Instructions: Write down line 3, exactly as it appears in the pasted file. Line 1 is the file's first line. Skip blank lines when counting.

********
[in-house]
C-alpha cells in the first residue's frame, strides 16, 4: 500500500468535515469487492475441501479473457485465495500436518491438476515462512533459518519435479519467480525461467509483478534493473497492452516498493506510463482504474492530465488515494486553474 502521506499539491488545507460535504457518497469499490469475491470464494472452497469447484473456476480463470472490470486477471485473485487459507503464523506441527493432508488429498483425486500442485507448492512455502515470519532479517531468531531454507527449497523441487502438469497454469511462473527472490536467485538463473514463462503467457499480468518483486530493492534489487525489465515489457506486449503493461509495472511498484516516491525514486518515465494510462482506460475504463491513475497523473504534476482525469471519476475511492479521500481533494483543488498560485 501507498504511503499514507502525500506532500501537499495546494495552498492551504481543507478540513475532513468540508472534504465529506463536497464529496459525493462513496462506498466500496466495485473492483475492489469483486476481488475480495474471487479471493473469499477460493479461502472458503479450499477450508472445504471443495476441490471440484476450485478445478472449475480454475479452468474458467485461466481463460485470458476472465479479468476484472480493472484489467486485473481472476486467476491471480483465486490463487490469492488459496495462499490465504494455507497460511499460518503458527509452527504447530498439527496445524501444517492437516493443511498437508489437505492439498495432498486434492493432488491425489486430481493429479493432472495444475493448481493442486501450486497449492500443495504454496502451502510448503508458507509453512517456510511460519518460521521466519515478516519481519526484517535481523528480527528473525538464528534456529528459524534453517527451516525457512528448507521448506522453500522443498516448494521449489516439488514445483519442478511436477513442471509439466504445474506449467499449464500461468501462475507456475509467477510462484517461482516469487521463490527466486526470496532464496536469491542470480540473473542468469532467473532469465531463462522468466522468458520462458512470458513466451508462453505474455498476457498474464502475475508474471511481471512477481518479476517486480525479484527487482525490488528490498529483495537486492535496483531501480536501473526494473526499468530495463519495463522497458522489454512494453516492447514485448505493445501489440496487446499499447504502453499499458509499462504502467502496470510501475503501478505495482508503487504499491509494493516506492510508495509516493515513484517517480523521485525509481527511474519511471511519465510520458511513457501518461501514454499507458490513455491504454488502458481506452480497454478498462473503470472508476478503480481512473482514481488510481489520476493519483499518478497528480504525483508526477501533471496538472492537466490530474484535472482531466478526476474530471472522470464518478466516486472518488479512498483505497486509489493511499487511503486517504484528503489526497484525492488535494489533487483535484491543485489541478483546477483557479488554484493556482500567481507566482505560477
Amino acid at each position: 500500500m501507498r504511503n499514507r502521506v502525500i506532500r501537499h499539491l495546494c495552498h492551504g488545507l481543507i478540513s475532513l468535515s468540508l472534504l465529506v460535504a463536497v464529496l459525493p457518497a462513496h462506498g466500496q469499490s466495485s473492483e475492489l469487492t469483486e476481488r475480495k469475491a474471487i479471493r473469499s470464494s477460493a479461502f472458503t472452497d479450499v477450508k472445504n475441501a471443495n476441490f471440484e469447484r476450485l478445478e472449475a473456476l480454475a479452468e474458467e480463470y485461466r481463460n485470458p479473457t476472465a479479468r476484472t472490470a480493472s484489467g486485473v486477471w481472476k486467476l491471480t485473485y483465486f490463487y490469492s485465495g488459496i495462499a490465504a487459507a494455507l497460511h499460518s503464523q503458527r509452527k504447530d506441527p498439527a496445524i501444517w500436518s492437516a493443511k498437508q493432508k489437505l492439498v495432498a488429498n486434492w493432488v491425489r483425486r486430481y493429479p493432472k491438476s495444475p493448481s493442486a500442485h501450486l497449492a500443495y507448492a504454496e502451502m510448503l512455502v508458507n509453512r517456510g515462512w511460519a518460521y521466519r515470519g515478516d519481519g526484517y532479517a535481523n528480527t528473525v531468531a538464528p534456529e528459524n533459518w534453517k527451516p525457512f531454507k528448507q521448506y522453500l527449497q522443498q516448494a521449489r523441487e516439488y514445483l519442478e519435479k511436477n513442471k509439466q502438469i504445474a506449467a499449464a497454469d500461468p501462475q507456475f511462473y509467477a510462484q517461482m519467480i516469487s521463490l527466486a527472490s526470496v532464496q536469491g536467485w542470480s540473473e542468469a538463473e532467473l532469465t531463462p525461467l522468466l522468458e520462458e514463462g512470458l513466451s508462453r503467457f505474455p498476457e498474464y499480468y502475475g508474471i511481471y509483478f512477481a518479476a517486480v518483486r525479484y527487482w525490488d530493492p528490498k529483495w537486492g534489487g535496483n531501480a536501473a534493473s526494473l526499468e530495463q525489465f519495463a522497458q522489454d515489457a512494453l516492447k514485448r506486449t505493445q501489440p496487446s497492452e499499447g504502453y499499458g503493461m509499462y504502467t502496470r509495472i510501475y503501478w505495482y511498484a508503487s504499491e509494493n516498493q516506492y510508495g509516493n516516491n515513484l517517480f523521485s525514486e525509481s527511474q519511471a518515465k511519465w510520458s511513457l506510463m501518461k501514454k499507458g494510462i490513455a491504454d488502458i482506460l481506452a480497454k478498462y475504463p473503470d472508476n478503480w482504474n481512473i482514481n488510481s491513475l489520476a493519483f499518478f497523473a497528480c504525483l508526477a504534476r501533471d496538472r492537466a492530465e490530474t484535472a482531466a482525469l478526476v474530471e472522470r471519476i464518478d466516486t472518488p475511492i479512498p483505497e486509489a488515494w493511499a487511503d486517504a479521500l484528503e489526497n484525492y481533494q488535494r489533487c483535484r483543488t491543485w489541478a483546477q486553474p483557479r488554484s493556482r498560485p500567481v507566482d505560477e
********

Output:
Amino acid at each position: 500500500m501507498r504511503n499514507r502521506v502525500i506532500r501537499h499539491l495546494c495552498h492551504g488545507l481543507i478540513s475532513l468535515s468540508l472534504l465529506v460535504a463536497v464529496l459525493p457518497a462513496h462506498g466500496q469499490s466495485s473492483e475492489l469487492t469483486e476481488r475480495k469475491a474471487i479471493r473469499s470464494s477460493a479461502f472458503t472452497d479450499v477450508k472445504n475441501a471443495n476441490f471440484e469447484r476450485l478445478e472449475a473456476l480454475a479452468e474458467e480463470y485461466r481463460n485470458p479473457t476472465a479479468r476484472t472490470a480493472s484489467g486485473v486477471w481472476k486467476l491471480t485473485y483465486f490463487y490469492s485465495g488459496i495462499a490465504a487459507a494455507l497460511h499460518s503464523q503458527r509452527k504447530d506441527p498439527a496445524i501444517w500436518s492437516a493443511k498437508q493432508k489437505l492439498v495432498a488429498n486434492w493432488v491425489r483425486r486430481y493429479p493432472k491438476s495444475p493448481s493442486a500442485h501450486l497449492a500443495y507448492a504454496e502451502m510448503l512455502v508458507n509453512r517456510g515462512w511460519a518460521y521466519r515470519g515478516d519481519g526484517y532479517a535481523n528480527t528473525v531468531a538464528p534456529e528459524n533459518w534453517k527451516p525457512f531454507k528448507q521448506y522453500l527449497q522443498q516448494a521449489r523441487e516439488y514445483l519442478e519435479k511436477n513442471k509439466q502438469i504445474a506449467a499449464a497454469d500461468p501462475q507456475f511462473y509467477a510462484q517461482m519467480i516469487s521463490l527466486a527472490s526470496v532464496q536469491g536467485w542470480s540473473e542468469a538463473e532467473l532469465t531463462p525461467l522468466l522468458e520462458e514463462g512470458l513466451s508462453r503467457f505474455p498476457e498474464y499480468y502475475g508474471i511481471y509483478f512477481a518479476a517486480v518483486r525479484y527487482w525490488d530493492p528490498k529483495w537486492g534489487g535496483n531501480a536501473a534493473s526494473l526499468e530495463q525489465f519495463a522497458q522489454d515489457a512494453l516492447k514485448r506486449t505493445q501489440p496487446s497492452e499499447g504502453y499499458g503493461m509499462y504502467t502496470r509495472i510501475y503501478w505495482y511498484a508503487s504499491e509494493n516498493q516506492y510508495g509516493n516516491n515513484l517517480f523521485s525514486e525509481s527511474q519511471a518515465k511519465w510520458s511513457l506510463m501518461k501514454k499507458g494510462i490513455a491504454d488502458i482506460l481506452a480497454k478498462y475504463p473503470d472508476n478503480w482504474n481512473i482514481n488510481s491513475l489520476a493519483f499518478f497523473a497528480c504525483l508526477a504534476r501533471d496538472r492537466a492530465e490530474t484535472a482531466a482525469l478526476v474530471e472522470r471519476i464518478d466516486t472518488p475511492i479512498p483505497e486509489a488515494w493511499a487511503d486517504a479521500l484528503e489526497n484525492y481533494q488535494r489533487c483535484r483543488t491543485w489541478a483546477q486553474p483557479r488554484s493556482r498560485p500567481v507566482d505560477e